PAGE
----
“Almost one in seven people worldwide is chronically undernourished,” states Oxfam’s latest report, Growing a Better Future. It is sad that in a world where at the push of a button, or keyboard stroke, we can be connected to the other side of the world; there are still people who don’t have enough to eat. As Archbishop Emeritus Desmond Tutu, Oxfam Global Ambassador, put it in an op-ed piece for Oxfam:
“Even today, in a world where it is possible to communicate across thousands of miles at a touch of a button, eight million people face chronic food shortages in East Africa. Around the world close to 1 billion men, women and children will go to bed hungry tonight.”
Desmond Tutu points out that hunger does not occur because there is not enough food to feed the world’s population. It occurs because the food system is “broken.” He touts Oxfam’s GROW campaign, calling it a “very real plan based on the real achievements of forward thinking governments, companies and communities.” He does caution that fixing our broken food system will “require a totally different approach to the way we produce and share food.”
Oxfam describes the GROW campaign as “about working together, sharing solutions and involving millions of people in a global conversation about food, life and the future of our planet –discussing ideas and then putting them into action.” It’s also described as “about coming together to press governments for urgent action to reform bad policies, to preserve scarce resources and share them fairly, to ensure that everyone has a voice in the system and to support the billion-plus small-scale food producers to grow more and grow better.”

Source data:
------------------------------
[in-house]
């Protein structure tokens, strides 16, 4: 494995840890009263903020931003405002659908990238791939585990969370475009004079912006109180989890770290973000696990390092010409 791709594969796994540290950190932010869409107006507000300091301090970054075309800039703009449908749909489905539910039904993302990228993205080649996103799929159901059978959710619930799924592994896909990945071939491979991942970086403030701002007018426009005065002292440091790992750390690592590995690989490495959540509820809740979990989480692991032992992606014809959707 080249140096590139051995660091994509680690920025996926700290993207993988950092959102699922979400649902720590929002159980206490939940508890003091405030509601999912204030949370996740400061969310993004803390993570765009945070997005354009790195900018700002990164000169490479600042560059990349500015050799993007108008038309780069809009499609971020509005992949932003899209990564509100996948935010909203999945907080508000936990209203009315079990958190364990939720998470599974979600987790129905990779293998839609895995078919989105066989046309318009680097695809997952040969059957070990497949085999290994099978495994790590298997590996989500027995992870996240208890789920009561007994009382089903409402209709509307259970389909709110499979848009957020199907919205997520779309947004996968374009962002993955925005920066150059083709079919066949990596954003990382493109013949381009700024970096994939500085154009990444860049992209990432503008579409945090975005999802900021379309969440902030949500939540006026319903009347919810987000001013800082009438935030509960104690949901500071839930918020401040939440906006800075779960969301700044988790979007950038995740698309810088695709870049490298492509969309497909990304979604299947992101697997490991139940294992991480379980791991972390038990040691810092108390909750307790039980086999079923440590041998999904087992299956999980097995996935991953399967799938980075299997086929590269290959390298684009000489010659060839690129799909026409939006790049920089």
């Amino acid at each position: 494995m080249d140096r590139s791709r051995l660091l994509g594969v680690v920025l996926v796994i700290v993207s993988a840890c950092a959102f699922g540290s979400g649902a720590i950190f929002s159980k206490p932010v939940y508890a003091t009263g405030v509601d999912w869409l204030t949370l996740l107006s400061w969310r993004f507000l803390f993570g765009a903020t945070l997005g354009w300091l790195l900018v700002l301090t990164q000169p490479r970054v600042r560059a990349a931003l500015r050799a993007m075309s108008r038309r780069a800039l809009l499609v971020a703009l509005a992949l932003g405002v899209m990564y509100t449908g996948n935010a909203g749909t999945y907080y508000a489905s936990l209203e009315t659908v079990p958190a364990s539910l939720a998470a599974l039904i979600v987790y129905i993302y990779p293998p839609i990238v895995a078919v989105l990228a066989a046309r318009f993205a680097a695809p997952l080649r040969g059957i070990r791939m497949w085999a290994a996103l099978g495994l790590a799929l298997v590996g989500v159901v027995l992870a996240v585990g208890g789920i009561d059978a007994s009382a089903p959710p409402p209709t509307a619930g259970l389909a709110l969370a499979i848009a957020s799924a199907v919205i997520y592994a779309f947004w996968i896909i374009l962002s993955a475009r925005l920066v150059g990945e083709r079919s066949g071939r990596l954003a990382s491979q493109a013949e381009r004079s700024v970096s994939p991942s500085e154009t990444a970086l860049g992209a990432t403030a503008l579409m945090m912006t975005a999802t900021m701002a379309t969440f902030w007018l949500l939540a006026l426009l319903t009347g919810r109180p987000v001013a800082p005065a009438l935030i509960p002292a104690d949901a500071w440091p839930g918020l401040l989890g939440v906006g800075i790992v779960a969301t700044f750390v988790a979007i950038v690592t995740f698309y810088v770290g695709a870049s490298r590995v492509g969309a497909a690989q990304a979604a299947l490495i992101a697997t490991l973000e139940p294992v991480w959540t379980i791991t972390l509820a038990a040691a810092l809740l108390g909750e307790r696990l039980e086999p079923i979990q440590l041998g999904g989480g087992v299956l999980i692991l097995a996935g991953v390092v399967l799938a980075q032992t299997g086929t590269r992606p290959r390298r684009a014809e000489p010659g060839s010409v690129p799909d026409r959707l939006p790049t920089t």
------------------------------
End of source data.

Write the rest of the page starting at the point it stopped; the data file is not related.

Oxfam’s report calls for three big shifts in the global food system:
- Growing better by investing in a new future for agriculture.
- Sharing better by transforming how the food chain is managed between growers and consumers by ensuring that people are not exploited, that everyone has enough to eat and that benefits are fairly distributed and risks managed.
- Living better by rethinking our ideas of prosperity and developing better ways to do business, run our economies and live our lives.
The GROW campaign cannot be successful without consistent and persistent pressure from “you and me – to persuade them – by choosing food that’s produced fairly and sustainably, by cutting our carbon footprints and by joining with Oxfam and others to demand change,” as Desmond Tutu so succinctly tells us.
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